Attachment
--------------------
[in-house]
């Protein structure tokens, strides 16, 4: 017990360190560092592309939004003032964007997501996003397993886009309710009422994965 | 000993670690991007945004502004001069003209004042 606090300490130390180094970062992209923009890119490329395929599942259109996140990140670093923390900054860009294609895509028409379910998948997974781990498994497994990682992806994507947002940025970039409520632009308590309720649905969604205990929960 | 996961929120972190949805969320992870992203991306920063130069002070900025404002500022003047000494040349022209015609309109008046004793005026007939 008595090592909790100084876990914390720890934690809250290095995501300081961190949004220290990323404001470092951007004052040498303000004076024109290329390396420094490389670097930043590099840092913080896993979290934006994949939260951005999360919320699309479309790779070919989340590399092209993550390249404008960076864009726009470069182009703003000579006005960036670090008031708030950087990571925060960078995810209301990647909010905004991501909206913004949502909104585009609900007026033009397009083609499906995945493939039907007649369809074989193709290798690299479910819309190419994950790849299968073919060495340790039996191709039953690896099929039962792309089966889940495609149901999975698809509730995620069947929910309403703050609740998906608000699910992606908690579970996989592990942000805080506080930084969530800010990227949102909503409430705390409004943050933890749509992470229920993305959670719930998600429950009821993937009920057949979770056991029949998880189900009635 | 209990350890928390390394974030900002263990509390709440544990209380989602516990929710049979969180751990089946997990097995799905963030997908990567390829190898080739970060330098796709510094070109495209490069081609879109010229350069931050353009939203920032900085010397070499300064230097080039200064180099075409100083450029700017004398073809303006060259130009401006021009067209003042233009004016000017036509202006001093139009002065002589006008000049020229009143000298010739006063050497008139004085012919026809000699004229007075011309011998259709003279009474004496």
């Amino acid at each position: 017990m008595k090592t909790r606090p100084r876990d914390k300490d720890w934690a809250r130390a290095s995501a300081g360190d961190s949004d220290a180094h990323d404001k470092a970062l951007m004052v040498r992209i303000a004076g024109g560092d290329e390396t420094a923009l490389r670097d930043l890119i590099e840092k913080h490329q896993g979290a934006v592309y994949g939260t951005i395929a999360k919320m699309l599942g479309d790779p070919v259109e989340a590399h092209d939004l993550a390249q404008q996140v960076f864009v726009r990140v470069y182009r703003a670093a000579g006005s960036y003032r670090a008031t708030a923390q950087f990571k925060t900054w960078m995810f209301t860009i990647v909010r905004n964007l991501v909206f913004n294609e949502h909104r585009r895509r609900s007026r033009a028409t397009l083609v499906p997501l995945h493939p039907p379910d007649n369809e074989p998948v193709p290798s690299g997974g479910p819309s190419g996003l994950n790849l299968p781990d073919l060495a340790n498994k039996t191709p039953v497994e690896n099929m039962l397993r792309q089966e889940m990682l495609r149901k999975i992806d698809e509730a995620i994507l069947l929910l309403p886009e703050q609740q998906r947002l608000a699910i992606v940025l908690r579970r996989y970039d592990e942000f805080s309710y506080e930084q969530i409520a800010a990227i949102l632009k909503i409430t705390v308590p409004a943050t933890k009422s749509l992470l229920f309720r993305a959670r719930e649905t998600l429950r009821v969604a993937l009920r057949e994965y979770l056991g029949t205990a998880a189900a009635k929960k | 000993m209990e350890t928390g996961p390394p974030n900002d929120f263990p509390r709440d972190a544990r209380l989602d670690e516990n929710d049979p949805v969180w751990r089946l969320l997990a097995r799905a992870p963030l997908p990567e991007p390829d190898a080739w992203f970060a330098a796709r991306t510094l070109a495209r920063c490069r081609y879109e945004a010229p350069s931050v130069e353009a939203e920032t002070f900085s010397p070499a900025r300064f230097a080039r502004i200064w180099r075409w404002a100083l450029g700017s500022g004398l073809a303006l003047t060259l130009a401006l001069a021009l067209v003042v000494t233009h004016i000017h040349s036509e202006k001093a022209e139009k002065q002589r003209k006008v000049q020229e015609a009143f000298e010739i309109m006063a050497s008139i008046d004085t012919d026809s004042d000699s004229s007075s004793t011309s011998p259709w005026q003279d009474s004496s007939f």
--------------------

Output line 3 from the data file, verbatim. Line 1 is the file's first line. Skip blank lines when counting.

């Amino acid at each position: 017990m008595k090592t909790r606090p100084r876990d914390k300490d720890w934690a809250r130390a290095s995501a300081g360190d961190s949004d220290a180094h990323d404001k470092a970062l951007m004052v040498r992209i303000a004076g024109g560092d290329e390396t420094a923009l490389r670097d930043l890119i590099e840092k913080h490329q896993g979290a934006v592309y994949g939260t951005i395929a999360k919320m699309l599942g479309d790779p070919v259109e989340a590399h092209d939004l993550a390249q404008q996140v960076f864009v726009r990140v470069y182009r703003a670093a000579g006005s960036y003032r670090a008031t708030a923390q950087f990571k925060t900054w960078m995810f209301t860009i990647v909010r905004n964007l991501v909206f913004n294609e949502h909104r585009r895509r609900s007026r033009a028409t397009l083609v499906p997501l995945h493939p039907p379910d007649n369809e074989p998948v193709p290798s690299g997974g479910p819309s190419g996003l994950n790849l299968p781990d073919l060495a340790n498994k039996t191709p039953v497994e690896n099929m039962l397993r792309q089966e889940m990682l495609r149901k999975i992806d698809e509730a995620i994507l069947l929910l309403p886009e703050q609740q998906r947002l608000a699910i992606v940025l908690r579970r996989y970039d592990e942000f805080s309710y506080e930084q969530i409520a800010a990227i949102l632009k909503i409430t705390v308590p409004a943050t933890k009422s749509l992470l229920f309720r993305a959670r719930e649905t998600l429950r009821v969604a993937l009920r057949e994965y979770l056991g029949t205990a998880a189900a009635k929960k | 000993m209990e350890t928390g996961p390394p974030n900002d929120f263990p509390r709440d972190a544990r209380l989602d670690e516990n929710d049979p949805v969180w751990r089946l969320l997990a097995r799905a992870p963030l997908p990567e991007p390829d190898a080739w992203f970060a330098a796709r991306t510094l070109a495209r920063c490069r081609y879109e945004a010229p350069s931050v130069e353009a939203e920032t002070f900085s010397p070499a900025r300064f230097a080039r502004i200064w180099r075409w404002a100083l450029g700017s500022g004398l073809a303006l003047t060259l130009a401006l001069a021009l067209v003042v000494t233009h004016i000017h040349s036509e202006k001093a022209e139009k002065q002589r003209k006008v000049q020229e015609a009143f000298e010739i309109m006063a050497s008139i008046d004085t012919d026809s004042d000699s004229s007075s004793t011309s011998p259709w005026q003279d009474s004496s007939f």